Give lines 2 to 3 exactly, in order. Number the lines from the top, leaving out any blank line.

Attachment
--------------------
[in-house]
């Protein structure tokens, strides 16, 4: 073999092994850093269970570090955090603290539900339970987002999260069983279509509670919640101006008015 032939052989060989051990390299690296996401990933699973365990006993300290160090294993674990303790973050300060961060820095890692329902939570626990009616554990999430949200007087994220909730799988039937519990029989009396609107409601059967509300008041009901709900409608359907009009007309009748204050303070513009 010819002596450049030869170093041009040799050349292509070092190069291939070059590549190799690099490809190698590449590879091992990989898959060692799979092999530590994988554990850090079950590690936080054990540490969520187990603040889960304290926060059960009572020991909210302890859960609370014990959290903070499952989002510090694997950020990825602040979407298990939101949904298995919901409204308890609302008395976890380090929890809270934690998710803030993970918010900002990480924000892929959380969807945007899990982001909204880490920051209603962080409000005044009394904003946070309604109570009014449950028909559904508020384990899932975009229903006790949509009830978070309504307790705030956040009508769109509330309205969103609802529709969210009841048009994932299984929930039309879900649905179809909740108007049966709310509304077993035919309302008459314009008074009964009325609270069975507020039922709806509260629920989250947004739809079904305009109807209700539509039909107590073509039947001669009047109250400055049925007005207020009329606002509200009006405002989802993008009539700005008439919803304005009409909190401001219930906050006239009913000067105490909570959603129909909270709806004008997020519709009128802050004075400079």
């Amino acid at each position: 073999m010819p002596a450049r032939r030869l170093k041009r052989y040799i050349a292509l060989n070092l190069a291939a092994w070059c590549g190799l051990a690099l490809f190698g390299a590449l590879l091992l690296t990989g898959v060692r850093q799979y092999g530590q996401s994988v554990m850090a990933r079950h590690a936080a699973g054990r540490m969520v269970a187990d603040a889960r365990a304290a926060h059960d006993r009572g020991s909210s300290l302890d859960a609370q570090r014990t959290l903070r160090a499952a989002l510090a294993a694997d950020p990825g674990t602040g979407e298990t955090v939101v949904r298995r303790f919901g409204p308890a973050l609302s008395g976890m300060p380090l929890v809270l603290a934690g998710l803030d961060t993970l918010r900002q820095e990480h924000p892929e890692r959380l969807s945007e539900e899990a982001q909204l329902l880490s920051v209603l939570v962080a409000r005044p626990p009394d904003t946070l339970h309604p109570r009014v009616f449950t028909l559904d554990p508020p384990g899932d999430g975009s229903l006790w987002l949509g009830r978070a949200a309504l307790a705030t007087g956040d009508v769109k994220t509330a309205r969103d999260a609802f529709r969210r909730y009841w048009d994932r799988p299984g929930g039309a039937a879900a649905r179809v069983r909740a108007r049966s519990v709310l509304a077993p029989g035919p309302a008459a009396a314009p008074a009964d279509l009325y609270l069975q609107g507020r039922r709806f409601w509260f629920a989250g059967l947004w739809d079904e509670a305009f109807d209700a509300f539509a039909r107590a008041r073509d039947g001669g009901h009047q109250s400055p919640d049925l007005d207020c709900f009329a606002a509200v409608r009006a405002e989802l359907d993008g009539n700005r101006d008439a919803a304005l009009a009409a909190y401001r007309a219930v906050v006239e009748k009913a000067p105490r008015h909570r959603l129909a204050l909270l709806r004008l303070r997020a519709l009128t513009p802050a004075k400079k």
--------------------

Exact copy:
């Protein structure tokens, strides 16, 4: 073999092994850093269970570090955090603290539900339970987002999260069983279509509670919640101006008015 032939052989060989051990390299690296996401990933699973365990006993300290160090294993674990303790973050300060961060820095890692329902939570626990009616554990999430949200007087994220909730799988039937519990029989009396609107409601059967509300008041009901709900409608359907009009007309009748204050303070513009 010819002596450049030869170093041009040799050349292509070092190069291939070059590549190799690099490809190698590449590879091992990989898959060692799979092999530590994988554990850090079950590690936080054990540490969520187990603040889960304290926060059960009572020991909210302890859960609370014990959290903070499952989002510090694997950020990825602040979407298990939101949904298995919901409204308890609302008395976890380090929890809270934690998710803030993970918010900002990480924000892929959380969807945007899990982001909204880490920051209603962080409000005044009394904003946070309604109570009014449950028909559904508020384990899932975009229903006790949509009830978070309504307790705030956040009508769109509330309205969103609802529709969210009841048009994932299984929930039309879900649905179809909740108007049966709310509304077993035919309302008459314009008074009964009325609270069975507020039922709806509260629920989250947004739809079904305009109807209700539509039909107590073509039947001669009047109250400055049925007005207020009329606002509200009006405002989802993008009539700005008439919803304005009409909190401001219930906050006239009913000067105490909570959603129909909270709806004008997020519709009128802050004075400079």
């Amino acid at each position: 073999m010819p002596a450049r032939r030869l170093k041009r052989y040799i050349a292509l060989n070092l190069a291939a092994w070059c590549g190799l051990a690099l490809f190698g390299a590449l590879l091992l690296t990989g898959v060692r850093q799979y092999g530590q996401s994988v554990m850090a990933r079950h590690a936080a699973g054990r540490m969520v269970a187990d603040a889960r365990a304290a926060h059960d006993r009572g020991s909210s300290l302890d859960a609370q570090r014990t959290l903070r160090a499952a989002l510090a294993a694997d950020p990825g674990t602040g979407e298990t955090v939101v949904r298995r303790f919901g409204p308890a973050l609302s008395g976890m300060p380090l929890v809270l603290a934690g998710l803030d961060t993970l918010r900002q820095e990480h924000p892929e890692r959380l969807s945007e539900e899990a982001q909204l329902l880490s920051v209603l939570v962080a409000r005044p626990p009394d904003t946070l339970h309604p109570r009014v009616f449950t028909l559904d554990p508020p384990g899932d999430g975009s229903l006790w987002l949509g009830r978070a949200a309504l307790a705030t007087g956040d009508v769109k994220t509330a309205r969103d999260a609802f529709r969210r909730y009841w048009d994932r799988p299984g929930g039309a039937a879900a649905r179809v069983r909740a108007r049966s519990v709310l509304a077993p029989g035919p309302a008459a009396a314009p008074a009964d279509l009325y609270l069975q609107g507020r039922r709806f409601w509260f629920a989250g059967l947004w739809d079904e509670a305009f109807d209700a509300f539509a039909r107590a008041r073509d039947g001669g009901h009047q109250s400055p919640d049925l007005d207020c709900f009329a606002a509200v409608r009006a405002e989802l359907d993008g009539n700005r101006d008439a919803a304005l009009a009409a909190y401001r007309a219930v906050v006239e009748k009913a000067p105490r008015h909570r959603l129909a204050l909270l709806r004008l303070r997020a519709l009128t513009p802050a004075k400079k």